manufacturers seemed to stress this theme in their products
and conference presentations.
I have always believed that assistive technology is the
great equalizer for users with disabilities because it eliminates
communications barriers. Additionally, I say that this technology
is liberating technology for the user because it provides
the end user with the freedom to achieve independence and
a self-sustaining life.
The products were the stars and the attendees and exhibitors
knew it. After decades of these conferences, consumers were
treated with the respect they have earned. One of the vendors
told me, “It has taken us a while, but we understand
that consumers know what they need, and we are trying to
give it to them.”
In talking to attendees, none of them said they were talked
down to. Rather as John Kostner, the father of a quadriplegic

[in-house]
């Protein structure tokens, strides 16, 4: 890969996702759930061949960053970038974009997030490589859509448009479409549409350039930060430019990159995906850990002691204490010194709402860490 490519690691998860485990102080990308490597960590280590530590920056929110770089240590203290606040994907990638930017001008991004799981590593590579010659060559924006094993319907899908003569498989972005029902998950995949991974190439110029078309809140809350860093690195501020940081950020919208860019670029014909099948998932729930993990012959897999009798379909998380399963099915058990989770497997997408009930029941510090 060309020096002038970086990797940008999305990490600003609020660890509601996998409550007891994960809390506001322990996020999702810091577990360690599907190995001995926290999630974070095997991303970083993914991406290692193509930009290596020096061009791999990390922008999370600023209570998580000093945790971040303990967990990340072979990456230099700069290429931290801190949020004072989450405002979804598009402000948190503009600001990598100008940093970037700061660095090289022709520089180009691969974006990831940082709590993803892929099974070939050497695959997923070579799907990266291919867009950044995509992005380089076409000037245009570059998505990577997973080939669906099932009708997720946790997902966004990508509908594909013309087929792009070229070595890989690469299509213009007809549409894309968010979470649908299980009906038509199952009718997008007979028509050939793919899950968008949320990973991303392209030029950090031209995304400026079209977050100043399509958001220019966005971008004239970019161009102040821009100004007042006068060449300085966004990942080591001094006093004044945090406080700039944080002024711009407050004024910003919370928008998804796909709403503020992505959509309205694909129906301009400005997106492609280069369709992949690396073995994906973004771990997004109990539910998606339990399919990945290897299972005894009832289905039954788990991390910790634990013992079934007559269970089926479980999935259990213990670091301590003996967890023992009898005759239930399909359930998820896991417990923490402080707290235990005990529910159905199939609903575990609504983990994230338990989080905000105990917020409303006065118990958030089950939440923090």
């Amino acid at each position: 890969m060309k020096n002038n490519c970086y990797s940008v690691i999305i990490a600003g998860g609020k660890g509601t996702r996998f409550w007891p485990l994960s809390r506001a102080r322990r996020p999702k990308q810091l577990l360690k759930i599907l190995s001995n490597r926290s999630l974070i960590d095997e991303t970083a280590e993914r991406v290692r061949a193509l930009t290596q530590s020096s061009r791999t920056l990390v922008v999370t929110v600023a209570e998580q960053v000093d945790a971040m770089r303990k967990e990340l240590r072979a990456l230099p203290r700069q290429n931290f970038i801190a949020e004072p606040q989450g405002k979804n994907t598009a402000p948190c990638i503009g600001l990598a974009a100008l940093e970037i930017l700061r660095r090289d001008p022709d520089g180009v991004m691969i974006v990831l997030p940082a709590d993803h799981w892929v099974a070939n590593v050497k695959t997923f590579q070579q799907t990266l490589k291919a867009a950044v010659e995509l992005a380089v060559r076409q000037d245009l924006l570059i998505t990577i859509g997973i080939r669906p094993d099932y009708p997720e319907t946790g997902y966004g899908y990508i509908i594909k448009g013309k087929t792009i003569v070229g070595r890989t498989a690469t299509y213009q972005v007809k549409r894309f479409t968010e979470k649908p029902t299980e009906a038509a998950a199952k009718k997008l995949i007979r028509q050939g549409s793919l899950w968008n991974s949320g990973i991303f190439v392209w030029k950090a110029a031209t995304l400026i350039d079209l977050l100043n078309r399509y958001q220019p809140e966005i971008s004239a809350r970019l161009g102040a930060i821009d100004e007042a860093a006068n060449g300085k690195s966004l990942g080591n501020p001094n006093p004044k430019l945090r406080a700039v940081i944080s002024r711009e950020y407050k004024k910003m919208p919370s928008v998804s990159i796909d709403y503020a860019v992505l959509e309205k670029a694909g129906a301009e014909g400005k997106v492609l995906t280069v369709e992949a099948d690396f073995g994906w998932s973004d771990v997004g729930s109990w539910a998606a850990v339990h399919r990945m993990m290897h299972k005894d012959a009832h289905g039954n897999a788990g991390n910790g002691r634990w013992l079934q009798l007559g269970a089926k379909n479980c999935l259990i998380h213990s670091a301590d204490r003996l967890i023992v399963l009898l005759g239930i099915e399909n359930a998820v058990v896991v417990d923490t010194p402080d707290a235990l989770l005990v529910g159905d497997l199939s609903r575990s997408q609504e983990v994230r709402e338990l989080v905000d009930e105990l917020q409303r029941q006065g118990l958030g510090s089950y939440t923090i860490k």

child said, “The manufacturers listened and talked
to me about my son’s needs.” Kostner says he
did not feel as though he was being rushed during his conversations
Not being rushed was important to the attendees. Kostner
and other attendees believe the smaller the show’s
attendance the more chance there is to get personal with
the sales people, and the more detailed discussion they
can have about products and their impact upon a person with
a disability’s life.
The attendees knew what they liked and wanted to see, and
there were plenty of products for people who were blind,
or visually challenged, physically challenged, speech challenged,
cognitively challenged and for deaf or hard of hearing individuals.
Occupational therapist Jean Stuart liked the orbiTouch and
saw it as a replacement for key guards and a product that
can reduce repetitive stress injuries in the workplace.